Martin Miles profile

By: Galina Boggis-Rolfe Wednesday, October 5, 2011 12:11:38 AM


 Martin Miles RSHom

Martin Miles, one of Britain's most eminent homeopaths, was a student of Thomas Maughan. Martin started to practice homeopathy since 1974, he  was a founder and first Chairperson of the Society of Homeopaths. In 1977,  he co-founded of the College of Homeopathy, the first teaching institution for lay practitioners in England. Martin was a founder on The Guild of Homoeopaths.

Teaching activities

Martin taught  in Purton House School of Homeopathy, Japanese Academy of Homeopathy,  The South Downs School of Homoeopathy

Books and publications by Martin Miles

Books:

Homoeopathy and Human Evolution.   (Reviewed by Jerome Whitney)
What Homeopathy Has to Offer Poison Ivy/Oak Rashes. Audio tape from 1997 NCH Conference

Articles:

The Homeopath (The Society of Homeopaths journal)

Coeliac disease.   Volume  2, No. 2. Winter, 1981
Syphilitic remedies.   Volume  2, No. 4. Summer, 1982

Prometheus Unbound (The Guild of Homeopaths journal)


Which Way Forward.   Vol 1, No. 1 June 1994
Proving of Stonehenge Sol.   Vol 2, No. 1 June 1995
Homeopathy in the 21st century.   Vol 2, No. 1 June 1995
Oak.  Vol 2, No. 2 June Spring 1996
The Solar Plexus: Mind, Emotions & Human Development. No. 9 June 1998
Goldfish &Brain Tumours. No. 9 June 1998
The Heart Centre.   No. 10 June 1999

 


An interview with Martin Miles from Rowena Ronson’s book Looking Back Moving Forward  Read here


 

From Sue Young Histories   Martin Miles 


From Society of Homeopaths website

Martin Miles FSHom 29/08/1947 – 27/09/2007


Martin Miles taught that homeopathy can create shining spirits. He was a man of modesty, a man who helped countless people with severe pathology, a man who inspired a love of homeopathy, a man with many friends and no enemies.

He started in practice in 1976, and with others in 1978 set up the College of Homeopathy and the Society of Homeopaths of which he was the first chair. Martin was a quiet yet humorous man - deep thinking, generous, a little mysterious, almost as if steeped in another time. It seems as if this was born out of his extraordinary introduction to homoeopathy through Thomas Maughan who regarded Martin as his amanuensis. Thomas had more or less saved his life by giving him not just remedial treatment but also a discipline and a focus. Their relationship was very much one of master and apprentice and this is how Martin saw homoeopathy being carried forward into the future. He always adhered to the belief that homeopathy should not only be taught, but had to be absorbed through witnessing others at work.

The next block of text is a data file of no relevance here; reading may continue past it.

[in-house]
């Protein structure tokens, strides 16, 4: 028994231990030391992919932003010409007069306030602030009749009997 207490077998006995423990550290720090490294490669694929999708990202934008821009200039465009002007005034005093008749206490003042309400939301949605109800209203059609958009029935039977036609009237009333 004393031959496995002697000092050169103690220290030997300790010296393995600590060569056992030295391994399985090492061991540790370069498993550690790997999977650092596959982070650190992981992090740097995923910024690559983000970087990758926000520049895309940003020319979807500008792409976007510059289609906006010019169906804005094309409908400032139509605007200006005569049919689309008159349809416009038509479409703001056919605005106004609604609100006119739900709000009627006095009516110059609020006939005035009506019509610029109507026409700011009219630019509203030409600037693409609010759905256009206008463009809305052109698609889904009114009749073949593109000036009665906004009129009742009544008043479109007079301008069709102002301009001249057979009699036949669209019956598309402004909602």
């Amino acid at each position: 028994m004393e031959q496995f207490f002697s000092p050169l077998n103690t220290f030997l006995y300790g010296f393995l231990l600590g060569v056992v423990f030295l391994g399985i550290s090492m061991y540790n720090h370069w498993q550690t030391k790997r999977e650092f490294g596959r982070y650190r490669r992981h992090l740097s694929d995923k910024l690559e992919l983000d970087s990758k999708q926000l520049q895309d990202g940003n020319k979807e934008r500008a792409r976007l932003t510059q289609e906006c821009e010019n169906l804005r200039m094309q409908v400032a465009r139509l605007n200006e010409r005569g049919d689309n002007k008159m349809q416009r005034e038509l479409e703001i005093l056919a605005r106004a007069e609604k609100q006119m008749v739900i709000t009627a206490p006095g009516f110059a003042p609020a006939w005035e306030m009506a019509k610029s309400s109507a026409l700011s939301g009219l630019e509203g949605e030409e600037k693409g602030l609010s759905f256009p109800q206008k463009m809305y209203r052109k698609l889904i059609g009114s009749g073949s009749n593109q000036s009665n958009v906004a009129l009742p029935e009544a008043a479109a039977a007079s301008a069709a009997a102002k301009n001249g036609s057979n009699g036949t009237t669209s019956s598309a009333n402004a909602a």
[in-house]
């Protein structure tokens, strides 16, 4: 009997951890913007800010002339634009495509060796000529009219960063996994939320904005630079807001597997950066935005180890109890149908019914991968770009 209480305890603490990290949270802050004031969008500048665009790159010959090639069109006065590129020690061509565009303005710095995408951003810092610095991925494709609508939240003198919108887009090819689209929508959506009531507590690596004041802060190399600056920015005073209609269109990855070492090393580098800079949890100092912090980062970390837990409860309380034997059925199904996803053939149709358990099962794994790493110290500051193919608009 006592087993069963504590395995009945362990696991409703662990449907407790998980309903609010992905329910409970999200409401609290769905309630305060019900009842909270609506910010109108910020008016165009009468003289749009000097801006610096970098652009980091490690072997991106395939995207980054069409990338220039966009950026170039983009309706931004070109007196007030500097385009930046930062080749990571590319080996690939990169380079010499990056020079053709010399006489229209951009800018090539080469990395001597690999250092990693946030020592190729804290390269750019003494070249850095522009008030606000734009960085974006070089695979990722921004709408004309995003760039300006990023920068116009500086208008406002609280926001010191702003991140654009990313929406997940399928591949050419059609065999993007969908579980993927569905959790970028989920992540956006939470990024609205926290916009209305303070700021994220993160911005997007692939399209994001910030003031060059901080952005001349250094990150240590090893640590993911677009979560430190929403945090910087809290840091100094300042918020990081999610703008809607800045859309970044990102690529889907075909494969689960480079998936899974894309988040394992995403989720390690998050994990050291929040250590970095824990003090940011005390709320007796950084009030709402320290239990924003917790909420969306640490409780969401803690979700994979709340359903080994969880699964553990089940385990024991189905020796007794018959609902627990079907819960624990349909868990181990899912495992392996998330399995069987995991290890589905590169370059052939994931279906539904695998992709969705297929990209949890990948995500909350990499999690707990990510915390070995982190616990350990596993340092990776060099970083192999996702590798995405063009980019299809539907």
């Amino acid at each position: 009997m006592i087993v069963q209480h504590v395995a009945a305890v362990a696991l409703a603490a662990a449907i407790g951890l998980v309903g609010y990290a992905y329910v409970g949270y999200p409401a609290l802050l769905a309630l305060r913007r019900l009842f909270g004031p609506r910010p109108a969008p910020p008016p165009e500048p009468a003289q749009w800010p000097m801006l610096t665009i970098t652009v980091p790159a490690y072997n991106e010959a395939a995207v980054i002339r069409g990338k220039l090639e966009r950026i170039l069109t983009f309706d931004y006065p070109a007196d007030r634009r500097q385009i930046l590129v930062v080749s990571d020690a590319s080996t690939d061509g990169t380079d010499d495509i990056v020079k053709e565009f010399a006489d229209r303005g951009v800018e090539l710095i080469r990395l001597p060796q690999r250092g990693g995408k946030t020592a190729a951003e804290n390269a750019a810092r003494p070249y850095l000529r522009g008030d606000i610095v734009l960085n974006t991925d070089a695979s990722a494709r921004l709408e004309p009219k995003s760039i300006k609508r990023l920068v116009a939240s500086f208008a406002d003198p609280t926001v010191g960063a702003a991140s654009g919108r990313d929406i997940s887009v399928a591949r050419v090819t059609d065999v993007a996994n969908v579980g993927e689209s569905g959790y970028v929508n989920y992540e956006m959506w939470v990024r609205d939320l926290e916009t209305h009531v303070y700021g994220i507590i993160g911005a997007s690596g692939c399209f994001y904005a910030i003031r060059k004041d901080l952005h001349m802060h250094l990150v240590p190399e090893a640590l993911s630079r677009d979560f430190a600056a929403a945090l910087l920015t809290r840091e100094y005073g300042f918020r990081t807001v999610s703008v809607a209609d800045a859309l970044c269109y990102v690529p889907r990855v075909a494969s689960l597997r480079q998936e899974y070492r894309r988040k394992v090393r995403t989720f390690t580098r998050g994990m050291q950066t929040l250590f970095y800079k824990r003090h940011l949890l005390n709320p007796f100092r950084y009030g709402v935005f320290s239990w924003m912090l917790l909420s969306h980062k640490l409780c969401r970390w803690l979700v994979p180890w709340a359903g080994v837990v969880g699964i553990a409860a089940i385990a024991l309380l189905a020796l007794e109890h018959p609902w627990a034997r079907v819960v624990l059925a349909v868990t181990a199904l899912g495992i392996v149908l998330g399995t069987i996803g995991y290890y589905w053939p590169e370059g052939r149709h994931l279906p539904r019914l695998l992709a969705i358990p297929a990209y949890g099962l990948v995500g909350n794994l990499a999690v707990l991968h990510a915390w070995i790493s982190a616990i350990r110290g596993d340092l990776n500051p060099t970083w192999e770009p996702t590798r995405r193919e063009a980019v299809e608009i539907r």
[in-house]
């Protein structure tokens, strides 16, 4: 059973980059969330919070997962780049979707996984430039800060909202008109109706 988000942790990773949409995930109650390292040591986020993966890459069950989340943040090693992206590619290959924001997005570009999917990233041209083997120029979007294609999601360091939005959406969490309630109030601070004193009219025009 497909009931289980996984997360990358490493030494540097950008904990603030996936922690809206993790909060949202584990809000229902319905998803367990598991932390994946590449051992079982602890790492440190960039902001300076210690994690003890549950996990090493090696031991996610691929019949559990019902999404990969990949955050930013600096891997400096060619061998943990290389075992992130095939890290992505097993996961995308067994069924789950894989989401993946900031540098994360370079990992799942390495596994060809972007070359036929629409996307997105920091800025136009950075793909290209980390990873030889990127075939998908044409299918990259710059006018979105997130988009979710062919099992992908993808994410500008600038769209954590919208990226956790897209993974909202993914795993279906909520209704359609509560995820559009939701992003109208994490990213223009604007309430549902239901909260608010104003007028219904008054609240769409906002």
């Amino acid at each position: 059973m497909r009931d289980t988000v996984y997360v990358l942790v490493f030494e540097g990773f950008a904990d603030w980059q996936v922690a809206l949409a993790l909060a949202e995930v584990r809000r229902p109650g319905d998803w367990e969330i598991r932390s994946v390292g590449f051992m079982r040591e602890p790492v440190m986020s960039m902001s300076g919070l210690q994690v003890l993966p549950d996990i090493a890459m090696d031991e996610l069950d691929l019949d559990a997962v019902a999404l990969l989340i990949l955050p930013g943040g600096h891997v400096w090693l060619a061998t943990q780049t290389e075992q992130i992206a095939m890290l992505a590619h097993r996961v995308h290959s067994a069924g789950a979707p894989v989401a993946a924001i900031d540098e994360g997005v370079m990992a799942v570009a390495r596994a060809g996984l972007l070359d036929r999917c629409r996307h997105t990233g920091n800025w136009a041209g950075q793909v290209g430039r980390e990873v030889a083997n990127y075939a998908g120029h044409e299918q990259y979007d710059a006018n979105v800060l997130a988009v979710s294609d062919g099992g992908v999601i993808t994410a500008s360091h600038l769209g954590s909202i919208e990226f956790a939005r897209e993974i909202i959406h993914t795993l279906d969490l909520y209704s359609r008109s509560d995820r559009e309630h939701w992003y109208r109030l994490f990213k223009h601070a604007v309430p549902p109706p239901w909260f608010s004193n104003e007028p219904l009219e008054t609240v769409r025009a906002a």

Martin originated from the East End of London where his father had been a travel agent, which was Martin’s occupation when he became involved in homeopathy. Maughan had studied homeopathy probably in the tradition of Clarke, Burnett, Cooper, and later Wheeler and Kenyon. Maughan taught a homeopathy class in South East London which Martin attended, and which Martin then taught for many years after Maughan’s death.

Martin took his Jewish roots very seriously, yet he was remarkably eclectic in his choice of philosophies to plunder for inspiration. He was fascinated by and very knowledgeable about ancient Egypt. He was one of the first to strongly advocate understanding of the chakras as a means to forming a prescribing strategy. His idiosyncratic methodology was, despite apparent complexity, remarkably simple: always support the patient where he is weakest or most vulnerable even while prescribing the indicated remedy. Thus and by dint of his great knowledge of remedy relationships, he developed multi-aspect prescriptions by which his patients received what Martin always regarded as the minimum: the indicated remedy, chakra support and drainage. He is also to be credited with consistently preaching and practising the frequent prescribing of the nosodes to support constitutional treatment, a legacy of Maughan’s.

In the early 1990s, he formed the Guild of Homeopaths with Janice Micaleff and Colin Griffiths. For a period of ten years, from 1992, the Guild engaged in a systematic programme of provings of new remedies directed toward supporting existing remedies, the endocrine system, and subtle anatomy. Martin was a leader of the Guild graduate course.

To have known Martin as a friend was good, but to have known him as a homeopathic colleague was special. His working life was unique; he turned the work of prescribing homeopathically into an art. He so obviously found homeopathy creative and fulfilling. How he practised homeopathy was unlike anybody else, and those of us who have learnt from him and think of ourselves as erstwhile apprentices, are aware of his achievement of stretching the boundaries of homeopathy a little further in order to cater for all the vastly increased ills that we are asked to consider nowadays. He was fearless in the clinic, unbridled in his contempt for the worst excesses of conventional science, prepared to take responsibility for prescribing in any situation. Yet he always insisted that the great prescribers of the past should be revered as truth-seekers: Hahnemann, Hering, Compton-Burnett, Cooper, Clarke and others, not least Thomas Maughan.

He continued in his thriving practice in the Blackheath and Bexley areas of south east London and teaching in the UK and overseas right until he became ill. He had been married twice and is survived by his three children, Alistair, James and Sarah.

This obituary was composed by Francis Treuherz FSHom with the help of Colin Griffiths RSHom and Jerome Whitney.